Sleeper race- The Florida 13th
The race to replace Katherine Harris has become quite heated. What was regarded as a safe GOP seat is now a competitive race. Just one more reason I'm not optimistic about the GOP holding onto a Congressional majority after the November election. Safe seats turning competitive is not a good sign.
Below is an article from today's Bradenton Herald. I don't have anything to add, this race is too far away for me to formulate an opinion or make any observations. Maybe you can.
Linked to- Bright & Early, Right Wing Nation,
MANATEE - For political junkies, the 13th Congressional District race has it all.
A marquee name. Two strong candidates, including one who has pumped millions of his personal fortune into his campaign. Massive TV ad buys. Accusations of negative campaigning and personal attacks. Drop-ins and endorsements by national political celebrities. A possible Democratic win in a Republican stronghold, potentially tipping the balance of power in Washington. Nearly record-setting sums of money raised and spent.
Thus, it's no surprise the media spotlight has shone brightly on the contest between Republican Vern Buchanan and Democrat Christine Jennings to succeed well-known GOP Rep. Katherine Harris, political observers said.
"Florida just has national appeal in terms of interest in politics," said Susan MacManus, a University of South Florida political science professor.
"Once again we're a bellwether, a key swing state in an election season where so much is at stake. Democrats need to gain 15 seats to take control of Congress, and four to six of those could be in Florida, including the 13th (District). Once again, we're ground zero for control of Congress."
Nearly lost in the mix have been issues high on 13th District voters' minds, including immigration and border security, terrorism, Iraq and congressional ethics.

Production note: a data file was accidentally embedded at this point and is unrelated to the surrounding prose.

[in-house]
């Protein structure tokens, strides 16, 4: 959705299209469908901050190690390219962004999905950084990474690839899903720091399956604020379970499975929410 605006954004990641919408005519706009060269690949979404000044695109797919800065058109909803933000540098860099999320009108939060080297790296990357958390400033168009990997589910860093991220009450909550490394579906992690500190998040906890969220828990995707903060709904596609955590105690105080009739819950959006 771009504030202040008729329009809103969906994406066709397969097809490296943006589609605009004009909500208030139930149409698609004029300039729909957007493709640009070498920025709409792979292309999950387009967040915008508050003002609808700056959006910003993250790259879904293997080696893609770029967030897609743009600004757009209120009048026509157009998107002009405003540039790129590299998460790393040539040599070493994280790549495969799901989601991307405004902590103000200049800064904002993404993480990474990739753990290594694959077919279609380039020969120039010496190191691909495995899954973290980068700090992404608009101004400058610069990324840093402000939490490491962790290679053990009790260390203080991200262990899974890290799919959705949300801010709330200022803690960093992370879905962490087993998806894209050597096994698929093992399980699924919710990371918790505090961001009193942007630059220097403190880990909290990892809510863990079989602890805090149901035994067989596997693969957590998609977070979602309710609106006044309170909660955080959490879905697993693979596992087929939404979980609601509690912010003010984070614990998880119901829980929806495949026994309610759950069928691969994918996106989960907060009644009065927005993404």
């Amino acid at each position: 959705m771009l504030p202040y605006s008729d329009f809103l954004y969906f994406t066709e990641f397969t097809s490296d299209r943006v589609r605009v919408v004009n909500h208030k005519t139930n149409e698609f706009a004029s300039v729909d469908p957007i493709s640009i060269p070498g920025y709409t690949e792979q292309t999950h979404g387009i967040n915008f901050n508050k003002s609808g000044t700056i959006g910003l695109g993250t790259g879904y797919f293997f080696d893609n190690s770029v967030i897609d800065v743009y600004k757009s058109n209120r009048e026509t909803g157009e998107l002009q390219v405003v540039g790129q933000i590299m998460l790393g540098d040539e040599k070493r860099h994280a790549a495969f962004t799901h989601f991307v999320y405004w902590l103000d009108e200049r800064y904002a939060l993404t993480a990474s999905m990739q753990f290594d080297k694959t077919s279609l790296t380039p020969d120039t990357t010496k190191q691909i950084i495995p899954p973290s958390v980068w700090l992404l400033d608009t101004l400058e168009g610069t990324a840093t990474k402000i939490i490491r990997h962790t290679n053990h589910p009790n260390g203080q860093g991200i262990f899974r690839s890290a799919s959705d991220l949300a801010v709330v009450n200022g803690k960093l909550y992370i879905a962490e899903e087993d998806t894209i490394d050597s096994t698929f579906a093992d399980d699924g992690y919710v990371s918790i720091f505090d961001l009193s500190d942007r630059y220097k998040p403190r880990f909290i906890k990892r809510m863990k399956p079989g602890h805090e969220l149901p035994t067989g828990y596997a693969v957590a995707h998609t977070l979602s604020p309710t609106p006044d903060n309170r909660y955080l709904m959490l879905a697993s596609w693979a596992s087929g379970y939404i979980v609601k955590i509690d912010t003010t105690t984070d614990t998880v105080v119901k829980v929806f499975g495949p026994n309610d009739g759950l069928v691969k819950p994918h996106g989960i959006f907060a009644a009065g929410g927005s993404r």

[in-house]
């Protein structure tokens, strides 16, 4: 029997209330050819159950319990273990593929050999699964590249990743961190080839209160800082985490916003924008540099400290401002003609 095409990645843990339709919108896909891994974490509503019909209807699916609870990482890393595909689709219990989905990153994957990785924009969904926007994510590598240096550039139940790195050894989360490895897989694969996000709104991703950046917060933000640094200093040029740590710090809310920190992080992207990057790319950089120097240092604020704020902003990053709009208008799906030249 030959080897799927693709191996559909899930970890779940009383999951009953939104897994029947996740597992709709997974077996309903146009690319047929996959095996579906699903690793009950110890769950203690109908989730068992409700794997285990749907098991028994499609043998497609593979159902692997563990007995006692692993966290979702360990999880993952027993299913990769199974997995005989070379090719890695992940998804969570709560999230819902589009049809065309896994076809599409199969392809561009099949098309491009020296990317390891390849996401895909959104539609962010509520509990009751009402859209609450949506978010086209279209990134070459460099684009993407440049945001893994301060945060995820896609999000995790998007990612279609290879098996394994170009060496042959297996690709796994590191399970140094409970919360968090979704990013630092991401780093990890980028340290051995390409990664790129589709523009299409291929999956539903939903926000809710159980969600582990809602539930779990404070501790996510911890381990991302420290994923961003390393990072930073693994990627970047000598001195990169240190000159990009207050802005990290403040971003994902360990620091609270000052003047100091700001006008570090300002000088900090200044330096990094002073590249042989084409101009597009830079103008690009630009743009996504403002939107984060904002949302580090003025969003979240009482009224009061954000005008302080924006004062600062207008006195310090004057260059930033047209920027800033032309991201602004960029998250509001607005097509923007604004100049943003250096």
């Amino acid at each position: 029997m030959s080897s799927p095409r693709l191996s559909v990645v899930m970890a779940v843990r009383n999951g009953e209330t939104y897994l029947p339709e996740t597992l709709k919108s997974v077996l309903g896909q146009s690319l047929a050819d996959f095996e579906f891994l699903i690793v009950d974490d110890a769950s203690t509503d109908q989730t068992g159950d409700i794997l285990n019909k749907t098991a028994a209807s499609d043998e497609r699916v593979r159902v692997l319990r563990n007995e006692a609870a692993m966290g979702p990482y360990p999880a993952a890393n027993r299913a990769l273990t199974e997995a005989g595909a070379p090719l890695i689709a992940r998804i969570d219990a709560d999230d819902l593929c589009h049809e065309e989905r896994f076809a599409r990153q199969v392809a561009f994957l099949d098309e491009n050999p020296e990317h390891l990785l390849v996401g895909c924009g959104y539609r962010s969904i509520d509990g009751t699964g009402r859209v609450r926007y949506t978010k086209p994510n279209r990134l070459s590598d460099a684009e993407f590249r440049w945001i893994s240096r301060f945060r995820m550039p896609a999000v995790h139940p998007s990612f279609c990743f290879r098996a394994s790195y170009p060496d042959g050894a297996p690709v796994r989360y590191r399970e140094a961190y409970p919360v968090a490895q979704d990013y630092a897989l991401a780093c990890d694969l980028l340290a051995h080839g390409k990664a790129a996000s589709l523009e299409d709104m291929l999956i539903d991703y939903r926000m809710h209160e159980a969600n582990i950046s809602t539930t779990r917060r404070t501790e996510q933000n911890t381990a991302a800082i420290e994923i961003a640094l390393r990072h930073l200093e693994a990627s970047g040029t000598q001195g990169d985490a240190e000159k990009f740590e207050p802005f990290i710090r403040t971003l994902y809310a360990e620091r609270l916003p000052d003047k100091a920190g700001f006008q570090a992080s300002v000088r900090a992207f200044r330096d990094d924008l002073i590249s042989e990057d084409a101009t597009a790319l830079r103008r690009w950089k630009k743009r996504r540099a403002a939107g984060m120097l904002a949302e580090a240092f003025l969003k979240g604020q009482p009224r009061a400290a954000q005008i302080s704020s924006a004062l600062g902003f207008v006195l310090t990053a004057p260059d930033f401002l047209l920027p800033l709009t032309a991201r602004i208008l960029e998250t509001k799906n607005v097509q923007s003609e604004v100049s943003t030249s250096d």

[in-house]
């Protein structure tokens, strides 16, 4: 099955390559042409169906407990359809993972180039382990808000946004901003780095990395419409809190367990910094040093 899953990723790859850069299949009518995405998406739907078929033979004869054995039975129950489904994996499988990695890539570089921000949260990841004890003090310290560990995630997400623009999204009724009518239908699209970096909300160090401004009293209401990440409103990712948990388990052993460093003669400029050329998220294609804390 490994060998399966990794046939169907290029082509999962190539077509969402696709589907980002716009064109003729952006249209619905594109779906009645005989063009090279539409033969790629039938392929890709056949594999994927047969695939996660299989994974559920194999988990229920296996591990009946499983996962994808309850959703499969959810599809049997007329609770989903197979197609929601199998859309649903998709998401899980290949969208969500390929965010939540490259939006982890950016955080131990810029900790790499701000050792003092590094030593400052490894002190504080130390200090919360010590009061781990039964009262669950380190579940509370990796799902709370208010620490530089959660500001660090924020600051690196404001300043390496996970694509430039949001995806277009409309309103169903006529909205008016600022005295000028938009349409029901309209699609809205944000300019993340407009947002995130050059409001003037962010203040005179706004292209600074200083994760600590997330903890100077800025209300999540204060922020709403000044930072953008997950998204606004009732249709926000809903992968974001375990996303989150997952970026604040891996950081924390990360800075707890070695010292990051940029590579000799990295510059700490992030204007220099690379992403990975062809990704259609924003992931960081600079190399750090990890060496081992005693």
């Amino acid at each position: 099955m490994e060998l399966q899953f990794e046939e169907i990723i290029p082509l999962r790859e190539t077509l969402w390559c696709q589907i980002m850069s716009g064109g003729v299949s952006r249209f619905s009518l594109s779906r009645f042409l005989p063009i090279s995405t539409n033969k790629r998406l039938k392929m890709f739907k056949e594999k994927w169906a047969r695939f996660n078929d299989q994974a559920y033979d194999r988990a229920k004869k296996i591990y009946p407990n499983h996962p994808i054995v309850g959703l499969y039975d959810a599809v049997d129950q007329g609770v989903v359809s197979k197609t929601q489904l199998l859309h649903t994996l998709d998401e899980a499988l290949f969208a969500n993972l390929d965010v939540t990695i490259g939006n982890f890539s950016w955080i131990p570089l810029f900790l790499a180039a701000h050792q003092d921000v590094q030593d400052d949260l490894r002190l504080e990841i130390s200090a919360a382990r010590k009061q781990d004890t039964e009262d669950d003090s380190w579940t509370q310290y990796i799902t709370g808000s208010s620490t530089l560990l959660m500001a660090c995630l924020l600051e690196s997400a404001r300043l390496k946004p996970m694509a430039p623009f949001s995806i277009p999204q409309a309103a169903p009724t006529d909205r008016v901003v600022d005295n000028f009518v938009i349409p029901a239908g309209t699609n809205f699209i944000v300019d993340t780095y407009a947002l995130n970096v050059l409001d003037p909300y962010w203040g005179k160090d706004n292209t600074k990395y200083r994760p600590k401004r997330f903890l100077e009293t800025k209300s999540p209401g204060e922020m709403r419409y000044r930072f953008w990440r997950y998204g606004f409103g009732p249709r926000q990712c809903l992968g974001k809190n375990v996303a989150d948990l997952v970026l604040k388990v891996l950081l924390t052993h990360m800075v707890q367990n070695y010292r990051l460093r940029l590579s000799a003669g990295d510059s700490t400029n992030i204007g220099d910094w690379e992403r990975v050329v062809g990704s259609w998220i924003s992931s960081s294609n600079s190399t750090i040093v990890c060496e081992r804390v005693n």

Buchanan and Jennings have talked, although not in great detail, about those and other issues during public appearances, on their Web sites and in campaign materials. But their TV spots thus far have touched upon only a few issues, most notably President Bush's tax cuts.
The lack of focus on issues is not unusual in today's political climate of sound bites and voters' short attention spans, MacManus said.
"You can't really do justice to the issues in a 30-second spot," she said. "But in a way, voters want their politics like they want their fast food: Give me a menu, let me pick what I want and give it to me quick."
Big issue debate
Buchanan and Jennings disagree on what issue the district's voters consider most important. Buchanan says it's immigration and border security, while Jennings says it's fiscal responsibility in Washington.
"The biggest issue is to toughen up the border," Buchanan said, rejecting calls by some for granting blanket amnesty to illegal immigrants already in the United States. "We have an obligation to our citizens, first and foremost. Our government needs to take care of them first."
To keep illegals out, a reinforced barricade system of fencing, multiple barriers, razor wire and security cameras should be built along the U.S.-Mexico border, supplemented by reconnaissance flights, he said.
Illegal immigrants who are known terrorists, gang members and/or criminals should be immediately deported, and Illegal aliens shouldn't be allowed to obtain driver licenses, Social Security or other government benefits, Buchanan said.
Jennings said she also favors tightening the border, but said mass deportation would be cumbersome and costly. Instead, illegal immigrants should be allowed to earn U.S. citizenship by keeping a legitimate job, paying taxes, obeying the law and learning English. Penalties on employers who knowingly hire illegal aliens also should be increased, she said.
But of greater concern is runaway spending in Washington, which has created an $8 trillion-plus national debt largely owned by foreign interests, she said.
"Having been a banker for 40 years and seeing the financial condition of this country, I'm deeply worried," Jennings said. "Congress has not been a responsible steward of our money. We're on the verge of bankruptcy."
She said she favors a balanced-budget requirement and a "pay as you go" philosophy - as does Buchanan - and increased oversight of federal spending. The federal government also should crack down on U.S. companies that use foreign tax havens, which cost the U.S. treasury $100 billion a year in lost revenues, Jennings said.
Congress also should repeal the Bush tax cuts for the richest 1 percent of Americans, but should maintain those - including the child tax credit and reduction in the so-called "marriage penalty" - that benefit the middle class and small businesses, she said.